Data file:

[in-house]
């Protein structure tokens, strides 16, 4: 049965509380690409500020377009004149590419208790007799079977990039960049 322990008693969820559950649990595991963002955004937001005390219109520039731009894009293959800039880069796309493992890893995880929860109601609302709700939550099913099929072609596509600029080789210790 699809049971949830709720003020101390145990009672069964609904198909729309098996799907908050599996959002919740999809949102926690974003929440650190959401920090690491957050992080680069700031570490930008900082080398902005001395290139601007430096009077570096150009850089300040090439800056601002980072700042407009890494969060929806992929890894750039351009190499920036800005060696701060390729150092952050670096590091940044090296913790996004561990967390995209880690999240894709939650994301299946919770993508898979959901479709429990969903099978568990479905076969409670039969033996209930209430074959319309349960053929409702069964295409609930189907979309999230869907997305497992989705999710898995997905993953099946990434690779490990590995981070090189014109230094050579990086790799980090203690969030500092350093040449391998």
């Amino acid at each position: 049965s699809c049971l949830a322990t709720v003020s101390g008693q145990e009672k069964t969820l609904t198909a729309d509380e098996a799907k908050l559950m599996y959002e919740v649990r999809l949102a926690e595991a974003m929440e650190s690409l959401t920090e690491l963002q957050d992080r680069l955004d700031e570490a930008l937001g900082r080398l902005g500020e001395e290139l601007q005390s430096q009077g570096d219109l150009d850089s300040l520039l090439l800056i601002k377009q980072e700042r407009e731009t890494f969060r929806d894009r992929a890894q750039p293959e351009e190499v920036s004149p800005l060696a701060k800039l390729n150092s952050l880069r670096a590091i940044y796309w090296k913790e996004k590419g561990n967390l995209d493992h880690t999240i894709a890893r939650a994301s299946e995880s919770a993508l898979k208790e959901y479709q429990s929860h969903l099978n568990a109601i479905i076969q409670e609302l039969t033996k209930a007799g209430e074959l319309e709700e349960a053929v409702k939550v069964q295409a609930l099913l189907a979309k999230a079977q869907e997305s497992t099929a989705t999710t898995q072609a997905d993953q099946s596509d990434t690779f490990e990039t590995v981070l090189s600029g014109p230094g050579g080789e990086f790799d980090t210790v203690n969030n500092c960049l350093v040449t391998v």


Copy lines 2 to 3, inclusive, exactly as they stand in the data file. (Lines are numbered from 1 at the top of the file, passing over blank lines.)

């Protein structure tokens, strides 16, 4: 049965509380690409500020377009004149590419208790007799079977990039960049 322990008693969820559950649990595991963002955004937001005390219109520039731009894009293959800039880069796309493992890893995880929860109601609302709700939550099913099929072609596509600029080789210790 699809049971949830709720003020101390145990009672069964609904198909729309098996799907908050599996959002919740999809949102926690974003929440650190959401920090690491957050992080680069700031570490930008900082080398902005001395290139601007430096009077570096150009850089300040090439800056601002980072700042407009890494969060929806992929890894750039351009190499920036800005060696701060390729150092952050670096590091940044090296913790996004561990967390995209880690999240894709939650994301299946919770993508898979959901479709429990969903099978568990479905076969409670039969033996209930209430074959319309349960053929409702069964295409609930189907979309999230869907997305497992989705999710898995997905993953099946990434690779490990590995981070090189014109230094050579990086790799980090203690969030500092350093040449391998």
């Amino acid at each position: 049965s699809c049971l949830a322990t709720v003020s101390g008693q145990e009672k069964t969820l609904t198909a729309d509380e098996a799907k908050l559950m599996y959002e919740v649990r999809l949102a926690e595991a974003m929440e650190s690409l959401t920090e690491l963002q957050d992080r680069l955004d700031e570490a930008l937001g900082r080398l902005g500020e001395e290139l601007q005390s430096q009077g570096d219109l150009d850089s300040l520039l090439l800056i601002k377009q980072e700042r407009e731009t890494f969060r929806d894009r992929a890894q750039p293959e351009e190499v920036s004149p800005l060696a701060k800039l390729n150092s952050l880069r670096a590091i940044y796309w090296k913790e996004k590419g561990n967390l995209d493992h880690t999240i894709a890893r939650a994301s299946e995880s919770a993508l898979k208790e959901y479709q429990s929860h969903l099978n568990a109601i479905i076969q409670e609302l039969t033996k209930a007799g209430e074959l319309e709700e349960a053929v409702k939550v069964q295409a609930l099913l189907a979309k999230a079977q869907e997305s497992t099929a989705t999710t898995q072609a997905d993953q099946s596509d990434t690779f490990e990039t590995v981070l090189s600029g014109p230094g050579g080789e990086f790799d980090t210790v203690n969030n500092c960049l350093v040449t391998v």